Rodolpho, whose mother is a Dressage judge and trainer, always showed potential. He claimed gold in the South American Young Rider Dressage Championships in Buenos Aires (BRA) in 2004 and won the Grand Prix Special, finished third in the Grand Prix and fourth in the Freestyle at the CDI3* in Sao Paolo (BRA) in February 2012. He produced a series of strong results in Young Horse classes on the French circuit the following year and was hoping to move his horse, Divertimento, up to Big Tour level, and take a shot at a place at the Rio 2016 Olympic Games, when tragedy struck in the summer of 2015. He had to return urgently to Brazil.

Very Suddenly

“My dad got sick and he died; it happened very suddenly and by the time I got there he was already gone. I had to look after all the paperwork for that, and I needed to be with my family for a while. But then two weeks later I got sick,” he says. It was bacterial meningitis. “It’s a bit like Coronavirus; some people can get it and are not affected by it, but they can infect someone else. It came out of nowhere. I was good in the morning; I went to see the lawyer and then on to teach one of my friends. In the afternoon I felt like I was getting a flu and I had a high fever, and the next day my mother took me to hospital. I was very sick. They put me in a coma a couple of days later so I could breathe – my heart and everything was shutting down.

“I was in the coma for almost three weeks. Somehow, I managed to survive; they said probably because I was in good health and fit. But my hands and my legs – the extremities – suffered a lot. My (medical) insurance was here in Europe, so Dior managed to fly me back, and I had the amputations in Paris,” he says quite practically.

In June he had been competing at the CDI2* in Compiegne and chasing an Olympic dream. By October he had lost both feet, all the fingers on his right hand and some from the left. And then in November, although he was still very weak, he had to be transferred to a rehabilitation centre much sooner than expected because his hospital bed was needed for victims of the 2015 Paris terrorist attacks.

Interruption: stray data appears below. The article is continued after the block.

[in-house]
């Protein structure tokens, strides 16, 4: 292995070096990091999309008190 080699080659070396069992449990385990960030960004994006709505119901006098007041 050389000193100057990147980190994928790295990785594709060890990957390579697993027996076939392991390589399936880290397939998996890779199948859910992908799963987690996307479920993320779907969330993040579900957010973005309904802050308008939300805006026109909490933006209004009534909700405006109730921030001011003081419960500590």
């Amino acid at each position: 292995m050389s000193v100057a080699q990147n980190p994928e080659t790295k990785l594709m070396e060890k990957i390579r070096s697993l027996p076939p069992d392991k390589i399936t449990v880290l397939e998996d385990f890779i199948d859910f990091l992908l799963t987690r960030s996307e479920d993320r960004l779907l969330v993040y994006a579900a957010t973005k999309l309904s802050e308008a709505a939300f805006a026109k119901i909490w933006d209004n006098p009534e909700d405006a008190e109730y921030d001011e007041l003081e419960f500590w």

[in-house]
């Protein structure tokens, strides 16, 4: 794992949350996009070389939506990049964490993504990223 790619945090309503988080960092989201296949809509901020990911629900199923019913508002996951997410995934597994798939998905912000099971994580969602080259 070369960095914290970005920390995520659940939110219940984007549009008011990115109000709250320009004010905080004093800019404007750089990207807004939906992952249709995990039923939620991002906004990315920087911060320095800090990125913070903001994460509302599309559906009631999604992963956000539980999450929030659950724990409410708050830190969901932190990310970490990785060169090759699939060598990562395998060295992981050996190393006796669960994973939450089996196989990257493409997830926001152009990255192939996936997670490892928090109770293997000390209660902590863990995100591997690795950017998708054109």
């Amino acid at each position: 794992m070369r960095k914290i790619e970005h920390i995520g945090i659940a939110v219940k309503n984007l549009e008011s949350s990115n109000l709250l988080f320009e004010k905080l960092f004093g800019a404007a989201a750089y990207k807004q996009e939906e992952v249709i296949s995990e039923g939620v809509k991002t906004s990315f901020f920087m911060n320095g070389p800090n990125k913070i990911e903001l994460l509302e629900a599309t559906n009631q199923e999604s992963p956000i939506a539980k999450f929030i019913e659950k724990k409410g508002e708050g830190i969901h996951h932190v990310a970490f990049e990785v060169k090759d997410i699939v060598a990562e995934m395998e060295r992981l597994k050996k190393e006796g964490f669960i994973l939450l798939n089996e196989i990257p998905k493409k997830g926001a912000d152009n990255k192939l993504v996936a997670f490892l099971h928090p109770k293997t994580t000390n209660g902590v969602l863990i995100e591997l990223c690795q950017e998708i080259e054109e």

I ask Rodolpho how he coped with all this, mentally as well as physically.

No time to think

“I didn’t have time to think too much; that’s the good thing, and I was really lucky to have my family and friends with me all the time; that was so important,” he replies. And he’s clearly a rule-breaker. On 2nd January 2016, less than five months after falling ill, he went to the stable where one of the horses he had been riding was kept and was lifted into the saddle. He didn’t have his prosthetics fitted at this stage.

“We could get out every weekend from rehab and yes it was crazy to get on the horse that day, but this moment changed something in my head. I suddenly realised I could manage!

“When you have everything (all your limbs) you think you could never do without them. I was one of those people who would look at a person in a wheelchair thinking I could never be like them.”

He’d lost 30kgs, and with his amputation scars still raw he had to wait until March before his prosthetics could be fitted. However, by the time he was discharged from rehab on 1 May he’d already competed at his first two Para-Dressage shows on a horse borrowed from a friend. His doctors let him sneak out of the rehab facility, saying, “Go! but don’t tell anyone at the hospital!” he tells me with a laugh.

He has now mastered his movement so well that he has a separate set of prosthetics so he can go running a few times a week as well. He’s back competing in both Dressage and Para-Dressage. There’s just no holding this man down.

Transition to Para

Having competed up to Grand Prix Dressage level, he found the transition to Para a bit bewildering at first. He says you get away with nothing in a Para test. There are five grades of competition and Rodolpho competes in Grade lV. “There are a lot of transitions and small turns and the judges look at every little thing! When you ride Prix St George or Grand Prix, it’s one movement after another; in Para it’s about straightness, suppleness, contact, good transitions, and it has really improved my horses because you have to be right on point; everything has to be fluid. Sometimes at the higher level, riders produce a flashy half-pass but forget about the basics. I feel now that my PSG horse is much more on the aids,” Rodolpho explains.

It’s hard to believe that he made it to the Paralympics in his home country just four months after leaving hospital in 2016, finishing individually 10th with Warenne. His extraordinary story earned him the FEI “Against All Odds” award that year, and there was hardly a dry eye in the house when he walked to the stage at the Park Tower Hotel in Tokyo to accept his trophy in November. And then, two years later, he claimed individual double-silver in Para-Dressage at the FEI World Equestrian Games™ 2018 in Tryon, USA riding Don Henrico.